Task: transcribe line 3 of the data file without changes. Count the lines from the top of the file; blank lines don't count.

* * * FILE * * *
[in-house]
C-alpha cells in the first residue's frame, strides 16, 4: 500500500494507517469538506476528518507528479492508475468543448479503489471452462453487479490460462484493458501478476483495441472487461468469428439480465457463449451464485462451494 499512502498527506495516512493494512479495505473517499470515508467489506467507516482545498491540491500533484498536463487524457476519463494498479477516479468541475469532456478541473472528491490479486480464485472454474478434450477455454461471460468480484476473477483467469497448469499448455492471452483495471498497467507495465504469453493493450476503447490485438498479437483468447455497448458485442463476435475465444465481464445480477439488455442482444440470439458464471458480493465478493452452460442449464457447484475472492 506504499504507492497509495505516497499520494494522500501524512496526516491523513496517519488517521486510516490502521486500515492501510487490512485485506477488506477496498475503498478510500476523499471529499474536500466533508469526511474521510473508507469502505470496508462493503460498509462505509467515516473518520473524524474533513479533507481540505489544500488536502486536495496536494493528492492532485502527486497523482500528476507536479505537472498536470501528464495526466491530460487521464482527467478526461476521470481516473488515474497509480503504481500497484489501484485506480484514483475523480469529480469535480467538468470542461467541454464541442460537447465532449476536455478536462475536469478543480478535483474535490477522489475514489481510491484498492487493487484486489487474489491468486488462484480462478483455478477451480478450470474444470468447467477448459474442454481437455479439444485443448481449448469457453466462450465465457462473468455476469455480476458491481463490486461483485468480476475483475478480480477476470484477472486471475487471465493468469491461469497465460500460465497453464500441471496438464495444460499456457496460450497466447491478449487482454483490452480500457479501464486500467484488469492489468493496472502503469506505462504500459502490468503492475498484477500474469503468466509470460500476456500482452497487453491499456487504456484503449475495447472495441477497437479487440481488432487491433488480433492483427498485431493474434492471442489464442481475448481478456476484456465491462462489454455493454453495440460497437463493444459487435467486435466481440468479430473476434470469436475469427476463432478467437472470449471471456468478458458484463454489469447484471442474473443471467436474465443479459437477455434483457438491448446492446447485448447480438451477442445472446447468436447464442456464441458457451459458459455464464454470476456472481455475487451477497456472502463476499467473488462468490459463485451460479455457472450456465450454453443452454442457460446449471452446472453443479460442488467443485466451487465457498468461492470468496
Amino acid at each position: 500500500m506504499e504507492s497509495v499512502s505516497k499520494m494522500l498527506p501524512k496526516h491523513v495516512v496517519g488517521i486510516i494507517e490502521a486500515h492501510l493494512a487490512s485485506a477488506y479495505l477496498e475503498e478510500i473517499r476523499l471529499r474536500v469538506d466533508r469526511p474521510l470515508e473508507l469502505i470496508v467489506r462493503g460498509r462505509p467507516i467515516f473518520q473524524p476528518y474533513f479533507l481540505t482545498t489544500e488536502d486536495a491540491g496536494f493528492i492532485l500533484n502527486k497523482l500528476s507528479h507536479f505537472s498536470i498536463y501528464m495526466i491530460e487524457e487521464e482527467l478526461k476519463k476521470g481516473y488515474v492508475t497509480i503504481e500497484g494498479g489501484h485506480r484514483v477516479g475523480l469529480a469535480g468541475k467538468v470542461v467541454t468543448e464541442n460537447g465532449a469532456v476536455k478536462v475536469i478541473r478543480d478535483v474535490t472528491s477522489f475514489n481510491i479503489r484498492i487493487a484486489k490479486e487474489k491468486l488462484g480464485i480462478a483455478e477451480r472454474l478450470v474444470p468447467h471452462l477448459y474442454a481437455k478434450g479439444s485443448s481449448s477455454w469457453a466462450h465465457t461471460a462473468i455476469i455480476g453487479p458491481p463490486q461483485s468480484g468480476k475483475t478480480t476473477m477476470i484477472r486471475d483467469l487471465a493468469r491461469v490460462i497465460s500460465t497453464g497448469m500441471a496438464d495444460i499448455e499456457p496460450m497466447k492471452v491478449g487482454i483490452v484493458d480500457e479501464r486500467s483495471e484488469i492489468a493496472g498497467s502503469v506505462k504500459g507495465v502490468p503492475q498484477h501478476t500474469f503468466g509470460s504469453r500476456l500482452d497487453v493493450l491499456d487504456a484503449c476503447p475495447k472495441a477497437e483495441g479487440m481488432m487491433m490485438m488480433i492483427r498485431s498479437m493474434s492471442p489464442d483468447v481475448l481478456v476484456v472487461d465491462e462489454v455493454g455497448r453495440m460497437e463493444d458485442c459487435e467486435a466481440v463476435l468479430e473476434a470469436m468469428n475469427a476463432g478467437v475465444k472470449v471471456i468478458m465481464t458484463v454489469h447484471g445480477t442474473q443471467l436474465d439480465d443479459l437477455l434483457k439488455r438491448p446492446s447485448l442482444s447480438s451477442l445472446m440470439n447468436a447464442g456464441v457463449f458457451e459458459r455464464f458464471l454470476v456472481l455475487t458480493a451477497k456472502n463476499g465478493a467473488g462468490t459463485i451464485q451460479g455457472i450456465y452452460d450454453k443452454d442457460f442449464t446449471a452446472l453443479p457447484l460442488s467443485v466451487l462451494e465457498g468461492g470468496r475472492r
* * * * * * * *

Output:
Amino acid at each position: 500500500m506504499e504507492s497509495v499512502s505516497k499520494m494522500l498527506p501524512k496526516h491523513v495516512v496517519g488517521i486510516i494507517e490502521a486500515h492501510l493494512a487490512s485485506a477488506y479495505l477496498e475503498e478510500i473517499r476523499l471529499r474536500v469538506d466533508r469526511p474521510l470515508e473508507l469502505i470496508v467489506r462493503g460498509r462505509p467507516i467515516f473518520q473524524p476528518y474533513f479533507l481540505t482545498t489544500e488536502d486536495a491540491g496536494f493528492i492532485l500533484n502527486k497523482l500528476s507528479h507536479f505537472s498536470i498536463y501528464m495526466i491530460e487524457e487521464e482527467l478526461k476519463k476521470g481516473y488515474v492508475t497509480i503504481e500497484g494498479g489501484h485506480r484514483v477516479g475523480l469529480a469535480g468541475k467538468v470542461v467541454t468543448e464541442n460537447g465532449a469532456v476536455k478536462v475536469i478541473r478543480d478535483v474535490t472528491s477522489f475514489n481510491i479503489r484498492i487493487a484486489k490479486e487474489k491468486l488462484g480464485i480462478a483455478e477451480r472454474l478450470v474444470p468447467h471452462l477448459y474442454a481437455k478434450g479439444s485443448s481449448s477455454w469457453a466462450h465465457t461471460a462473468i455476469i455480476g453487479p458491481p463490486q461483485s468480484g468480476k475483475t478480480t476473477m477476470i484477472r486471475d483467469l487471465a493468469r491461469v490460462i497465460s500460465t497453464g497448469m500441471a496438464d495444460i499448455e499456457p496460450m497466447k492471452v491478449g487482454i483490452v484493458d480500457e479501464r486500467s483495471e484488469i492489468a493496472g498497467s502503469v506505462k504500459g507495465v502490468p503492475q498484477h501478476t500474469f503468466g509470460s504469453r500476456l500482452d497487453v493493450l491499456d487504456a484503449c476503447p475495447k472495441a477497437e483495441g479487440m481488432m487491433m490485438m488480433i492483427r498485431s498479437m493474434s492471442p489464442d483468447v481475448l481478456v476484456v472487461d465491462e462489454v455493454g455497448r453495440m460497437e463493444d458485442c459487435e467486435a466481440v463476435l468479430e473476434a470469436m468469428n475469427a476463432g478467437v475465444k472470449v471471456i468478458m465481464t458484463v454489469h447484471g445480477t442474473q443471467l436474465d439480465d443479459l437477455l434483457k439488455r438491448p446492446s447485448l442482444s447480438s451477442l445472446m440470439n447468436a447464442g456464441v457463449f458457451e459458459r455464464f458464471l454470476v456472481l455475487t458480493a451477497k456472502n463476499g465478493a467473488g462468490t459463485i451464485q451460479g455457472i450456465y452452460d450454453k443452454d442457460f442449464t446449471a452446472l453443479p457447484l460442488s467443485v466451487l462451494e465457498g468461492g470468496r475472492r